How does the window manager decide where to place a newly-created window?


Amit wonders how Windows chooses where to place a newly-opened window on a multiple-monitor system and gives as an example an application whose monitor choice appears inconsistent.

The easy part is if the application specifies where it wants the window to be. In that case, the window is placed at the requested location. How the application chooses those coordinates is up to the application.

On the other hand, if the application passes CW_USE­DEFAULT, this means that the application is saying, "I have no opinion where the window should go. Please pick a place for me."

If this is the first top-level window created by the application with CW_USE­DEFAULT as its position, and the STARTF_USE­POSITION flag is set in the STARTUP­INFO, then use the position provided in the dwX and dwY members.

Officially, that's all you're going to see in the documentation. Past this point is all implementation detail. I'm providing it here to satisfy your curiosity, but please don't write code that relies on it. (This is, I realize, a meaningless request, but I must go through the motions of making it anyway.)

Okay, now let's dive into the various levels of automatic window positioning the window manager performs. Remember, these algorithms are not contractual and can change at any time. (In fact, they have changed in the past.) Just to make it harder to rely on this algorithm, I will not tell you which operating system implements the algorithm described below.

From now on, assume that the application has specified CW_USE­DEFAULT as its position. Also assume that the window is a top-level window.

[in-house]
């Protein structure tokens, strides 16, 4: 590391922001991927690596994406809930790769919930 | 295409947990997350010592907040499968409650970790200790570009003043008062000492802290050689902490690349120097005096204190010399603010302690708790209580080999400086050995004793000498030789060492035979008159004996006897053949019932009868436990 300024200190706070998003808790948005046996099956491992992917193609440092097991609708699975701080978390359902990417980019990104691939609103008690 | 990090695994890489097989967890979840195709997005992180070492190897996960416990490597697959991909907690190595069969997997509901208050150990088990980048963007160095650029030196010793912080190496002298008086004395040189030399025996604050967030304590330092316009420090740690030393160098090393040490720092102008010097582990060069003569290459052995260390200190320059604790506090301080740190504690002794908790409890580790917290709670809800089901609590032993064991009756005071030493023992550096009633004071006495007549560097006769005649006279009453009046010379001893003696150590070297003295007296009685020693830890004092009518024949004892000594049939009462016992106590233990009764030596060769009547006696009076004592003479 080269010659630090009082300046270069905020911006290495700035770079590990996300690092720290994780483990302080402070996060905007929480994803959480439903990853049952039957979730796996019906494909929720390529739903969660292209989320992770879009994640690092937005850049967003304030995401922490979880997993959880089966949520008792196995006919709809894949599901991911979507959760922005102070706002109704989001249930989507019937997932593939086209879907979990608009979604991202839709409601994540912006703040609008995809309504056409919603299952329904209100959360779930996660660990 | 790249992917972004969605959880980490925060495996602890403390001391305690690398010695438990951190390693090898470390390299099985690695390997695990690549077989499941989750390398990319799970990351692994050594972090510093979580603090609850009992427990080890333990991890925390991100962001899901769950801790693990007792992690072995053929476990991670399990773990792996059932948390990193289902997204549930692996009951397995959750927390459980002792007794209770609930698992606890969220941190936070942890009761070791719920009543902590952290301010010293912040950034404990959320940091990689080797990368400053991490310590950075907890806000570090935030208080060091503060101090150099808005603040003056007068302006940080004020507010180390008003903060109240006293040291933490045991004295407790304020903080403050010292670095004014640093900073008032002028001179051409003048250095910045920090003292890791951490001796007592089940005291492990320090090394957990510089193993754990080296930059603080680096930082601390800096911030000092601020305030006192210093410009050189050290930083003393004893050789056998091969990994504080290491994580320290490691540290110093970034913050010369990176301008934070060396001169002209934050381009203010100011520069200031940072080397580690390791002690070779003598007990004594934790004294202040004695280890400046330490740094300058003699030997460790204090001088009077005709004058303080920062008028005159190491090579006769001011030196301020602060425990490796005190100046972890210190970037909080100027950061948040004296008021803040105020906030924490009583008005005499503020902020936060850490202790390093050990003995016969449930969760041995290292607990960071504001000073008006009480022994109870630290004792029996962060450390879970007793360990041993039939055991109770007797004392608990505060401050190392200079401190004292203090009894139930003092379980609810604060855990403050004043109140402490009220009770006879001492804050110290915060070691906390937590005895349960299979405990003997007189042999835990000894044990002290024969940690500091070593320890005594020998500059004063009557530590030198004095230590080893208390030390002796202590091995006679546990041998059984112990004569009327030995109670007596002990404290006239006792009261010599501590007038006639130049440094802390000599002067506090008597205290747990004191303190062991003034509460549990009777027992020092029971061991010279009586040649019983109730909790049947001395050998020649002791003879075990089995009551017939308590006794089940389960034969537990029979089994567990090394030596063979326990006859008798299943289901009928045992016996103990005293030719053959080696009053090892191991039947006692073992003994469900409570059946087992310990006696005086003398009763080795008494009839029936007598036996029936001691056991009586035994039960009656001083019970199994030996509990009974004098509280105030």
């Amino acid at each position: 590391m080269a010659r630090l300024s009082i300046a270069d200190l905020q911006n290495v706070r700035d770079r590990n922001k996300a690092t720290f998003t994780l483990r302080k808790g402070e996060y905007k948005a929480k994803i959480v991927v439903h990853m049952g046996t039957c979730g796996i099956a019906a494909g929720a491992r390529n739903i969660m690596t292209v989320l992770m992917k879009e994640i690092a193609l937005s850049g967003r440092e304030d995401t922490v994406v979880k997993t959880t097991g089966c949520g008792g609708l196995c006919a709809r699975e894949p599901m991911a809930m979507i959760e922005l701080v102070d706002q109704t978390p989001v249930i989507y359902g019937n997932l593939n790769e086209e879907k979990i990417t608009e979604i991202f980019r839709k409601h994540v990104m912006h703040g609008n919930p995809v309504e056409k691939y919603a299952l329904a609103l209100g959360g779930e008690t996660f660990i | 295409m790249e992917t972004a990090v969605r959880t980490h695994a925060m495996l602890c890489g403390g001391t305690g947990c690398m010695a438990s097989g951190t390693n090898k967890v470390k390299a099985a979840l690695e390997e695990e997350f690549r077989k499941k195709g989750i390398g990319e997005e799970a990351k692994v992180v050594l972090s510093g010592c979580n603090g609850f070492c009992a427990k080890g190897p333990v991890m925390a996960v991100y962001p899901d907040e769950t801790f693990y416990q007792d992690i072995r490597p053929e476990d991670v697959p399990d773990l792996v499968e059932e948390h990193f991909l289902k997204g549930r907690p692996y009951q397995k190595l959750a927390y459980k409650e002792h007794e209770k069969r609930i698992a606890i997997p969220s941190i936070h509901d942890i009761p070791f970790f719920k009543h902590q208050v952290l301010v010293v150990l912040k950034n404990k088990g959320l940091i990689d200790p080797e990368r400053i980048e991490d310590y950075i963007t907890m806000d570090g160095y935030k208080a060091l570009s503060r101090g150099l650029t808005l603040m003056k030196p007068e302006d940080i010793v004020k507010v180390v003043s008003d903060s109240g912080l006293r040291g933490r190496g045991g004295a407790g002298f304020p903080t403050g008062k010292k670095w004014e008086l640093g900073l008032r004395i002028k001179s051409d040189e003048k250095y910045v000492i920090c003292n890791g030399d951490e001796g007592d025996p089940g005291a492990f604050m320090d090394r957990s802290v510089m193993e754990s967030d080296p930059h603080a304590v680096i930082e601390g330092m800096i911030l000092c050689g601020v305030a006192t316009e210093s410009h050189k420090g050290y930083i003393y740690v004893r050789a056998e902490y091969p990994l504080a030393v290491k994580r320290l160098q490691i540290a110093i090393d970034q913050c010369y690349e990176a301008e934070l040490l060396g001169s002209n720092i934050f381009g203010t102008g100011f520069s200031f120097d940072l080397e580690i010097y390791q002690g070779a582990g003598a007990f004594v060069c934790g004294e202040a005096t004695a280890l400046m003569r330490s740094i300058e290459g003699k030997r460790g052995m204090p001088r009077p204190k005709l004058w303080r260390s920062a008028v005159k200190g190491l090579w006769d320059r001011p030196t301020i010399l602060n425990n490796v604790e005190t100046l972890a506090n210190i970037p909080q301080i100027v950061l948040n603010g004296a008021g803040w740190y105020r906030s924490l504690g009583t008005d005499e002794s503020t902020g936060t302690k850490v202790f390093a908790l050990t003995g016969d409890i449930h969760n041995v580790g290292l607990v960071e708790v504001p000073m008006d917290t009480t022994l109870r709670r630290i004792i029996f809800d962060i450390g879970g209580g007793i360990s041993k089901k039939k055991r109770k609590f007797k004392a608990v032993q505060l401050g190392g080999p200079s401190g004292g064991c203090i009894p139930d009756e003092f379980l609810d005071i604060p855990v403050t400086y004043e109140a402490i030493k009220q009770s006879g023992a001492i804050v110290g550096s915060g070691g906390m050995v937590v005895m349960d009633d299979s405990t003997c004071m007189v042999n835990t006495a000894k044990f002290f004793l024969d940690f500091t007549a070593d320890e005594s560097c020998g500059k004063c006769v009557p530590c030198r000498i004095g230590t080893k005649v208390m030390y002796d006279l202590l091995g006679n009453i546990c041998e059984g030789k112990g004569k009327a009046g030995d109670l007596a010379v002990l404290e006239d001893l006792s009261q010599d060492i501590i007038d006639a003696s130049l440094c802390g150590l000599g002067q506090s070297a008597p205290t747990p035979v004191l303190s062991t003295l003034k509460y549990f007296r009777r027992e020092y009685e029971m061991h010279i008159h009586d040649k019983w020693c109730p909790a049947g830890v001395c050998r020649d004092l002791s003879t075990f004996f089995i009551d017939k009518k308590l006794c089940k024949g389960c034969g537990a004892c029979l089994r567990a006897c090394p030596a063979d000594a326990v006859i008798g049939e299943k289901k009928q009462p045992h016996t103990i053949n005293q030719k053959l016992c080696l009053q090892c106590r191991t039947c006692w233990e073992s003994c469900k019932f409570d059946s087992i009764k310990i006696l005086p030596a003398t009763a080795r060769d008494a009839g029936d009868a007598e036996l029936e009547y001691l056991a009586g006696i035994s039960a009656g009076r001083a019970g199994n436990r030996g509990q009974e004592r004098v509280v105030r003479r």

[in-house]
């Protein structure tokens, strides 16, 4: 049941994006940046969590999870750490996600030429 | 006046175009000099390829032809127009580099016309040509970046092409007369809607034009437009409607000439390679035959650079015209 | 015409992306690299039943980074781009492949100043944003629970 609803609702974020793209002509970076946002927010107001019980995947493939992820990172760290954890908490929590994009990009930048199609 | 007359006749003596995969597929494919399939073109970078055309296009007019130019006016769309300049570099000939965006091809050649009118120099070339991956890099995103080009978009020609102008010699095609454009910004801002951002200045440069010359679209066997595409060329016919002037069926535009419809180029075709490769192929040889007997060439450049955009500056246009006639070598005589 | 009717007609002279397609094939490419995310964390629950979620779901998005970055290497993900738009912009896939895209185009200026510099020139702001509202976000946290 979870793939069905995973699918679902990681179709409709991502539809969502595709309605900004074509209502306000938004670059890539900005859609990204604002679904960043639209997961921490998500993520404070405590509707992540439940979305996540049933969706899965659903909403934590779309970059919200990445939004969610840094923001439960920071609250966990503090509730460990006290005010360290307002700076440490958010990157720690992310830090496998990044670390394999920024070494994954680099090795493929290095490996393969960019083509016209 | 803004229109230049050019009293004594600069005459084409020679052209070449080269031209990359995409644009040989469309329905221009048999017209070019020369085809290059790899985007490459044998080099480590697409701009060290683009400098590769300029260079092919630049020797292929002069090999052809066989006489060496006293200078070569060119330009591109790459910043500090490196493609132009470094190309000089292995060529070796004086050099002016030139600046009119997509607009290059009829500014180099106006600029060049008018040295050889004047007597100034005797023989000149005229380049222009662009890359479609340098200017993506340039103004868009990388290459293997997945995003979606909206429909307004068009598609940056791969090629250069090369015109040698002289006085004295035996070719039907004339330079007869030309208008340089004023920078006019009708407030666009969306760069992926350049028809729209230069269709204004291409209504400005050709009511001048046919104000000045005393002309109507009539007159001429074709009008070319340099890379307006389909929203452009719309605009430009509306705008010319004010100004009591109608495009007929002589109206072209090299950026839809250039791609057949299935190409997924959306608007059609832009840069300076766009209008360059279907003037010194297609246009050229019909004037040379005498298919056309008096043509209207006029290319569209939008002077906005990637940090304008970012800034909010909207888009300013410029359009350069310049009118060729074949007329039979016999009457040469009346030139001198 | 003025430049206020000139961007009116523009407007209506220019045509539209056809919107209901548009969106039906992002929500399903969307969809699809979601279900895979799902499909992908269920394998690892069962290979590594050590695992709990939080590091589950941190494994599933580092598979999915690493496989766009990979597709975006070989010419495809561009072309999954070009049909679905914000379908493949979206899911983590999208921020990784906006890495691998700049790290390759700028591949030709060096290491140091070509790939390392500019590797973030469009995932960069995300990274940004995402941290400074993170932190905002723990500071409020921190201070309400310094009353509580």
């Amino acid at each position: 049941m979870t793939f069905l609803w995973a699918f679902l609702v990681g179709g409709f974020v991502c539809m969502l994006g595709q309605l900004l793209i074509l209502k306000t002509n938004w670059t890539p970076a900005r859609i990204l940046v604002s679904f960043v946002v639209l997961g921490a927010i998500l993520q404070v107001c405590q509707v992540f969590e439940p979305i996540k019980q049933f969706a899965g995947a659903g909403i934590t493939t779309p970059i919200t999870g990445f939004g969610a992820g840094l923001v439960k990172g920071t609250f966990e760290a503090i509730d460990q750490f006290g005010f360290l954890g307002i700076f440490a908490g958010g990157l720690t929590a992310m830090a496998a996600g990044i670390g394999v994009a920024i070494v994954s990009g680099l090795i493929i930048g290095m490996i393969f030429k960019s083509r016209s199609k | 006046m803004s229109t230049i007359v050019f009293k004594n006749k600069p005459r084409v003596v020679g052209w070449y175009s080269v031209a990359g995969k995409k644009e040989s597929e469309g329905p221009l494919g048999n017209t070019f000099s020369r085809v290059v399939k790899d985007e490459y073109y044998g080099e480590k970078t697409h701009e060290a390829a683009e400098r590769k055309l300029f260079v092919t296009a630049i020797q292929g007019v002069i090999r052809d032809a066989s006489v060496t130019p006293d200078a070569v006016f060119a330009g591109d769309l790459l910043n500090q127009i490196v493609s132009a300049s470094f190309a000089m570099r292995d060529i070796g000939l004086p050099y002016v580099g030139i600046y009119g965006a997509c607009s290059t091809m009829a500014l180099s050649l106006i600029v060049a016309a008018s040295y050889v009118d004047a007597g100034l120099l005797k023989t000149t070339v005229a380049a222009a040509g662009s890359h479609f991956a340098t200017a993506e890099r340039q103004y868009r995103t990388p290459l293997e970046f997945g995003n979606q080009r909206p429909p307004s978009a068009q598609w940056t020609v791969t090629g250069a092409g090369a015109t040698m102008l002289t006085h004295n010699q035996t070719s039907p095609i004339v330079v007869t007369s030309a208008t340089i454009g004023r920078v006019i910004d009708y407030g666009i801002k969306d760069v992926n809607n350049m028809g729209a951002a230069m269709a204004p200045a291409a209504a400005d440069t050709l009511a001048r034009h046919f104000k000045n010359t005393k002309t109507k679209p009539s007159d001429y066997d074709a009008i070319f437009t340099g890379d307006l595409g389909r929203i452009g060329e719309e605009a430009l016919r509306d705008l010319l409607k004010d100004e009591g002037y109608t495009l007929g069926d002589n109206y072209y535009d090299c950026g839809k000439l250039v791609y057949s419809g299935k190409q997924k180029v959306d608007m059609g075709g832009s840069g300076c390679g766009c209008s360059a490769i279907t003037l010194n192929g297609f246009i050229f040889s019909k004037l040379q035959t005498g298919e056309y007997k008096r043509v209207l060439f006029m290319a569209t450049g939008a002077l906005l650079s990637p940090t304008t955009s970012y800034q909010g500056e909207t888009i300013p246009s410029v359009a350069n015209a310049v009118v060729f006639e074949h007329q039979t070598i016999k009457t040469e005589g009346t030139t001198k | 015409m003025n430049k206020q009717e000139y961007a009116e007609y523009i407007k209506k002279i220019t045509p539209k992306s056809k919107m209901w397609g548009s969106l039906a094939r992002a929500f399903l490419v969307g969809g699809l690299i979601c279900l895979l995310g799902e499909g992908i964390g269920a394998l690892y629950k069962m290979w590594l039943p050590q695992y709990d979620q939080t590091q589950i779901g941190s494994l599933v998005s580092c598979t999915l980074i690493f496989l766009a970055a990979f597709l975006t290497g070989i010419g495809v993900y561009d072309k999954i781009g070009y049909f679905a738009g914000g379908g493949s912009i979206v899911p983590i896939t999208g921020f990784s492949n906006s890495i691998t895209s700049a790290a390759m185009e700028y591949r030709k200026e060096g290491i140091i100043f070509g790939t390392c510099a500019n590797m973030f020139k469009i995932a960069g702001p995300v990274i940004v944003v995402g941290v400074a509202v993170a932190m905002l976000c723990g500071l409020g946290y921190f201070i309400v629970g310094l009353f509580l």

First we have to choose a monitor.

  • If the window was created with an owner, then the window goes onto the monitor associated with the owner window. This tends to keep related windows together on the same monitor.
  • Else, if the process was created by the Shell­Execute­Ex function, and the SEE_MASK_HMONITOR flag was passed in the SHELL­EXECUTE­INFO structure, then the window goes onto the specified monitor.
  • Else, the window goes on the primary monitor.

Next, we have to choose a location on that monitor.

  • If this is the first time we need to choose a default location on a monitor, or if the previous default location is too close to the bottom right corner of the monitor, then act as if the previous default location for the monitor was the upper left corner of the monitor.
  • The next default location on a monitor is offset from the previous default location, diagonally down and to the right.
    • The vertical offset is chosen so that the top edge of the new window lines up against the bottom of the previous window's caption.
    • The horizontal offset is chosen so that the left edge of the new window lines up against the right edge of the caption icon of the previous window.

The effect of this algorithm is that if you open a bunch of default-positioned windows on a monitor, they line up in a pretty cascade marching down and to the right, until the cascade goes too far, and then they return to the upper left and resume cascading.

Finally, after choosing a monitor and a location on the monitor, the selected location is adjusted (if possible) so that the window does not span monitors.

And that's it, the default-window-positioning algorithm, as it existed in an unspecified version of Windows. Remember, this algorithm has been tweaked in the past, and it will get tweaked more in the future, so don't rely on it.

Comments (16)
  1. WndSks says:

    "Else, the window goes on the primary monitor" why not use the same monitor as the current window or the monitor the mouse is on? I guess both designs have their pros and cons.

  2. Anonymous says:

    The minimum version the algorithm could work for is the first version that supports multiple monitors.

  3. Anonymous says: